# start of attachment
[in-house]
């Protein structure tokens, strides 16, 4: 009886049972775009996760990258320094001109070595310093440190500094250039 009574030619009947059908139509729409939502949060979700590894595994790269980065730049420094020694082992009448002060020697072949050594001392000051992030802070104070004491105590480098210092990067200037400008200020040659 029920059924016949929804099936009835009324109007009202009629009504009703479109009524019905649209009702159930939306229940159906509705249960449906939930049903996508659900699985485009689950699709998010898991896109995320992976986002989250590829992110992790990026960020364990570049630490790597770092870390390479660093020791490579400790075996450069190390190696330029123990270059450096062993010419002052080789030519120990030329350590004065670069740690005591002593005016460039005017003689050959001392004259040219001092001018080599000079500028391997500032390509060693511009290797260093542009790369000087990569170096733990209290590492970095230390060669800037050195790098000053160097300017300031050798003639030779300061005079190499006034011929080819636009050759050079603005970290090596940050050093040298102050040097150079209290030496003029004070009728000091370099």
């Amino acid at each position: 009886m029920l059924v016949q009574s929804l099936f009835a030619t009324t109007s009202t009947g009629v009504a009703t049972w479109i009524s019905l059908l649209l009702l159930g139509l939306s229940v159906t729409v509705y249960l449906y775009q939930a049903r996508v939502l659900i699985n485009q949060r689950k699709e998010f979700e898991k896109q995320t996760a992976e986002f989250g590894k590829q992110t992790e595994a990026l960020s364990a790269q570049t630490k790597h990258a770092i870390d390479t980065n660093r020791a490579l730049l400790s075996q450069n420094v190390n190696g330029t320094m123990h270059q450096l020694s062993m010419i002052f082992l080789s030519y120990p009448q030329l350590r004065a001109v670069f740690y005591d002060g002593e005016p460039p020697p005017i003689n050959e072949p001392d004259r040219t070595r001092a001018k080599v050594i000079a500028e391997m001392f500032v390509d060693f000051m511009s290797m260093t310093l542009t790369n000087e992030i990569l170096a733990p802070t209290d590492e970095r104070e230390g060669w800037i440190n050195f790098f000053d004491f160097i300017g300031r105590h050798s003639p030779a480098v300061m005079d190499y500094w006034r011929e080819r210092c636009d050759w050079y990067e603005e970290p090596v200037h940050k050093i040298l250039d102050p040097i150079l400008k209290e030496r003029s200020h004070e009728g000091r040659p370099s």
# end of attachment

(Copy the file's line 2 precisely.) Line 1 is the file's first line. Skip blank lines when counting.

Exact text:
């Protein structure tokens, strides 16, 4: 009886049972775009996760990258320094001109070595310093440190500094250039 009574030619009947059908139509729409939502949060979700590894595994790269980065730049420094020694082992009448002060020697072949050594001392000051992030802070104070004491105590480098210092990067200037400008200020040659 029920059924016949929804099936009835009324109007009202009629009504009703479109009524019905649209009702159930939306229940159906509705249960449906939930049903996508659900699985485009689950699709998010898991896109995320992976986002989250590829992110992790990026960020364990570049630490790597770092870390390479660093020791490579400790075996450069190390190696330029123990270059450096062993010419002052080789030519120990030329350590004065670069740690005591002593005016460039005017003689050959001392004259040219001092001018080599000079500028391997500032390509060693511009290797260093542009790369000087990569170096733990209290590492970095230390060669800037050195790098000053160097300017300031050798003639030779300061005079190499006034011929080819636009050759050079603005970290090596940050050093040298102050040097150079209290030496003029004070009728000091370099």